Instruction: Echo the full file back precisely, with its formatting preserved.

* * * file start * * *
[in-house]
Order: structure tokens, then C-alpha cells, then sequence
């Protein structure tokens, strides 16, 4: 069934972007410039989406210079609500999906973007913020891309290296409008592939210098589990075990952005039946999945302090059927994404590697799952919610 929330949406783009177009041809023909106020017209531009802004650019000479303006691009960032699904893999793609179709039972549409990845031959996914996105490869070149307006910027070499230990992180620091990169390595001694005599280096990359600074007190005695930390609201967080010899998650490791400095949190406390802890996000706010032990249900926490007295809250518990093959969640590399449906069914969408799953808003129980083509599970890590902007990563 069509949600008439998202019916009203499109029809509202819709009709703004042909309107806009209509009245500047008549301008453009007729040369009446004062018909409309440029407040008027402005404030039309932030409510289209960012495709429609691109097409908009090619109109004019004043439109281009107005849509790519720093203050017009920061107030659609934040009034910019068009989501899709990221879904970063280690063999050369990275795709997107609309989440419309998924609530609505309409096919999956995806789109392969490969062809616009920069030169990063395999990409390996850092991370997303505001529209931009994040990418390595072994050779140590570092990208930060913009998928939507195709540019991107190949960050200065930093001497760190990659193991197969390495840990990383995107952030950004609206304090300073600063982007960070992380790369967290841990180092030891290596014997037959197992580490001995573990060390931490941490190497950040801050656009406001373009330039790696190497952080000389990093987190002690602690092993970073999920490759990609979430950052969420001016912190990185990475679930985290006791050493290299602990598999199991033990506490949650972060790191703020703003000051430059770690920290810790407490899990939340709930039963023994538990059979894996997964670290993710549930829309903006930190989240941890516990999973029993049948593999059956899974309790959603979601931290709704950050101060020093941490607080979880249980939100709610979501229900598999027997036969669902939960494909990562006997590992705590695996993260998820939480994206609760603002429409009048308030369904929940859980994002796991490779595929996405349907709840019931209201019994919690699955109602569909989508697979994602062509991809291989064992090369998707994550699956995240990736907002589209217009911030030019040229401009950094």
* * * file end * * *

[in-house]
Order: structure tokens, then C-alpha cells, then sequence
């Protein structure tokens, strides 16, 4: 069934972007410039989406210079609500999906973007913020891309290296409008592939210098589990075990952005039946999945302090059927994404590697799952919610 929330949406783009177009041809023909106020017209531009802004650019000479303006691009960032699904893999793609179709039972549409990845031959996914996105490869070149307006910027070499230990992180620091990169390595001694005599280096990359600074007190005695930390609201967080010899998650490791400095949190406390802890996000706010032990249900926490007295809250518990093959969640590399449906069914969408799953808003129980083509599970890590902007990563 069509949600008439998202019916009203499109029809509202819709009709703004042909309107806009209509009245500047008549301008453009007729040369009446004062018909409309440029407040008027402005404030039309932030409510289209960012495709429609691109097409908009090619109109004019004043439109281009107005849509790519720093203050017009920061107030659609934040009034910019068009989501899709990221879904970063280690063999050369990275795709997107609309989440419309998924609530609505309409096919999956995806789109392969490969062809616009920069030169990063395999990409390996850092991370997303505001529209931009994040990418390595072994050779140590570092990208930060913009998928939507195709540019991107190949960050200065930093001497760190990659193991197969390495840990990383995107952030950004609206304090300073600063982007960070992380790369967290841990180092030891290596014997037959197992580490001995573990060390931490941490190497950040801050656009406001373009330039790696190497952080000389990093987190002690602690092993970073999920490759990609979430950052969420001016912190990185990475679930985290006791050493290299602990598999199991033990506490949650972060790191703020703003000051430059770690920290810790407490899990939340709930039963023994538990059979894996997964670290993710549930829309903006930190989240941890516990999973029993049948593999059956899974309790959603979601931290709704950050101060020093941490607080979880249980939100709610979501229900598999027997036969669902939960494909990562006997590992705590695996993260998820939480994206609760603002429409009048308030369904929940859980994002796991490779595929996405349907709840019931209201019994919690699955109602569909989508697979994602062509991809291989064992090369998707994550699956995240990736907002589209217009911030030019040229401009950094």